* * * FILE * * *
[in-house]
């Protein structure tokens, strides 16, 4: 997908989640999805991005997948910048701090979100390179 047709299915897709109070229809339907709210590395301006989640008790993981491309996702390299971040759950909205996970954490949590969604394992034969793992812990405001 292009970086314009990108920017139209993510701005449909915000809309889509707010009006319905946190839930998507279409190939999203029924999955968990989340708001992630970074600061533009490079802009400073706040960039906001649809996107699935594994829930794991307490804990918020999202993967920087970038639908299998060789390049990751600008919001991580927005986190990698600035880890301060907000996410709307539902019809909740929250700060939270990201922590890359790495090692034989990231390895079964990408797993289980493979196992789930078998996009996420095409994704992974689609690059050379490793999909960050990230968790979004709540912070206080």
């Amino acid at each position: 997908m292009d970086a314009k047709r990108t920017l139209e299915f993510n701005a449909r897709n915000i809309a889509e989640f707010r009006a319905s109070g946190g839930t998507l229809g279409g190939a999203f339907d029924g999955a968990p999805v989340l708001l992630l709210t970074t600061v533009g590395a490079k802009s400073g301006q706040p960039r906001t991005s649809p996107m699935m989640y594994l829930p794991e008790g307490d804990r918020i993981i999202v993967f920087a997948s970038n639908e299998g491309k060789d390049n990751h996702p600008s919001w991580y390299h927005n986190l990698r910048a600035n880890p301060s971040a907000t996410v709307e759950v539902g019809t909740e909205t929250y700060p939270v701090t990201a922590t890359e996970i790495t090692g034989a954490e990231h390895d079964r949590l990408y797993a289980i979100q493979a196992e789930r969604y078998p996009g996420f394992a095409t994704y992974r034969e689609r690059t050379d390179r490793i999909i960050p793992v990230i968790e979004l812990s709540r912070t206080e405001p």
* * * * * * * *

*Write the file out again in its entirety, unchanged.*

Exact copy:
[in-house]
């Protein structure tokens, strides 16, 4: 997908989640999805991005997948910048701090979100390179 047709299915897709109070229809339907709210590395301006989640008790993981491309996702390299971040759950909205996970954490949590969604394992034969793992812990405001 292009970086314009990108920017139209993510701005449909915000809309889509707010009006319905946190839930998507279409190939999203029924999955968990989340708001992630970074600061533009490079802009400073706040960039906001649809996107699935594994829930794991307490804990918020999202993967920087970038639908299998060789390049990751600008919001991580927005986190990698600035880890301060907000996410709307539902019809909740929250700060939270990201922590890359790495090692034989990231390895079964990408797993289980493979196992789930078998996009996420095409994704992974689609690059050379490793999909960050990230968790979004709540912070206080």
């Amino acid at each position: 997908m292009d970086a314009k047709r990108t920017l139209e299915f993510n701005a449909r897709n915000i809309a889509e989640f707010r009006a319905s109070g946190g839930t998507l229809g279409g190939a999203f339907d029924g999955a968990p999805v989340l708001l992630l709210t970074t600061v533009g590395a490079k802009s400073g301006q706040p960039r906001t991005s649809p996107m699935m989640y594994l829930p794991e008790g307490d804990r918020i993981i999202v993967f920087a997948s970038n639908e299998g491309k060789d390049n990751h996702p600008s919001w991580y390299h927005n986190l990698r910048a600035n880890p301060s971040a907000t996410v709307e759950v539902g019809t909740e909205t929250y700060p939270v701090t990201a922590t890359e996970i790495t090692g034989a954490e990231h390895d079964r949590l990408y797993a289980i979100q493979a196992e789930r969604y078998p996009g996420f394992a095409t994704y992974r034969e689609r690059t050379d390179r490793i999909i960050p793992v990230i968790e979004l812990s709540r912070t206080e405001p």